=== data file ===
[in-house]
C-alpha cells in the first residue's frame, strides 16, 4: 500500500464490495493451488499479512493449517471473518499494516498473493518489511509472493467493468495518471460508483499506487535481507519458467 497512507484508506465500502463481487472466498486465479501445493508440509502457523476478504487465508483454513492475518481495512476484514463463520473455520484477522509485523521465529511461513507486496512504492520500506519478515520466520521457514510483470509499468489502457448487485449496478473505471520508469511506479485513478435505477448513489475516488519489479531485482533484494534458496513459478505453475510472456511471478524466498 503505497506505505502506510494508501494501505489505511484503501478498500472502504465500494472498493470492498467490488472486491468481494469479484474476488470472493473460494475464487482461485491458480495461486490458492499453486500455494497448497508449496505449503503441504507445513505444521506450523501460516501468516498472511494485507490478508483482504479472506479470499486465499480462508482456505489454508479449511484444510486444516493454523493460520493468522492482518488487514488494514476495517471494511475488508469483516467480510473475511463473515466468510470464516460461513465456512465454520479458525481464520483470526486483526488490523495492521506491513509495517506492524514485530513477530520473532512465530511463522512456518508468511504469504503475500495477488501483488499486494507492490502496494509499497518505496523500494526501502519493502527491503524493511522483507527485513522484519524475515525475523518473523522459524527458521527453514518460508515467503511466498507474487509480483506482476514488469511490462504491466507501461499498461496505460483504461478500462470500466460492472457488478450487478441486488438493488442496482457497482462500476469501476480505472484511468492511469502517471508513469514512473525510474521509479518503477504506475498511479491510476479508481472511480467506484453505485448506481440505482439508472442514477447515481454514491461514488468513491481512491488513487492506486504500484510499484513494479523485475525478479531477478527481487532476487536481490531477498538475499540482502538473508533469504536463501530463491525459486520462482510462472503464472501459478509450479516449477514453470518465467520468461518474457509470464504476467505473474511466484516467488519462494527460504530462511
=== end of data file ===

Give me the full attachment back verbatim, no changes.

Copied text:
[in-house]
C-alpha cells in the first residue's frame, strides 16, 4: 500500500464490495493451488499479512493449517471473518499494516498473493518489511509472493467493468495518471460508483499506487535481507519458467 497512507484508506465500502463481487472466498486465479501445493508440509502457523476478504487465508483454513492475518481495512476484514463463520473455520484477522509485523521465529511461513507486496512504492520500506519478515520466520521457514510483470509499468489502457448487485449496478473505471520508469511506479485513478435505477448513489475516488519489479531485482533484494534458496513459478505453475510472456511471478524466498 503505497506505505502506510494508501494501505489505511484503501478498500472502504465500494472498493470492498467490488472486491468481494469479484474476488470472493473460494475464487482461485491458480495461486490458492499453486500455494497448497508449496505449503503441504507445513505444521506450523501460516501468516498472511494485507490478508483482504479472506479470499486465499480462508482456505489454508479449511484444510486444516493454523493460520493468522492482518488487514488494514476495517471494511475488508469483516467480510473475511463473515466468510470464516460461513465456512465454520479458525481464520483470526486483526488490523495492521506491513509495517506492524514485530513477530520473532512465530511463522512456518508468511504469504503475500495477488501483488499486494507492490502496494509499497518505496523500494526501502519493502527491503524493511522483507527485513522484519524475515525475523518473523522459524527458521527453514518460508515467503511466498507474487509480483506482476514488469511490462504491466507501461499498461496505460483504461478500462470500466460492472457488478450487478441486488438493488442496482457497482462500476469501476480505472484511468492511469502517471508513469514512473525510474521509479518503477504506475498511479491510476479508481472511480467506484453505485448506481440505482439508472442514477447515481454514491461514488468513491481512491488513487492506486504500484510499484513494479523485475525478479531477478527481487532476487536481490531477498538475499540482502538473508533469504536463501530463491525459486520462482510462472503464472501459478509450479516449477514453470518465467520468461518474457509470464504476467505473474511466484516467488519462494527460504530462511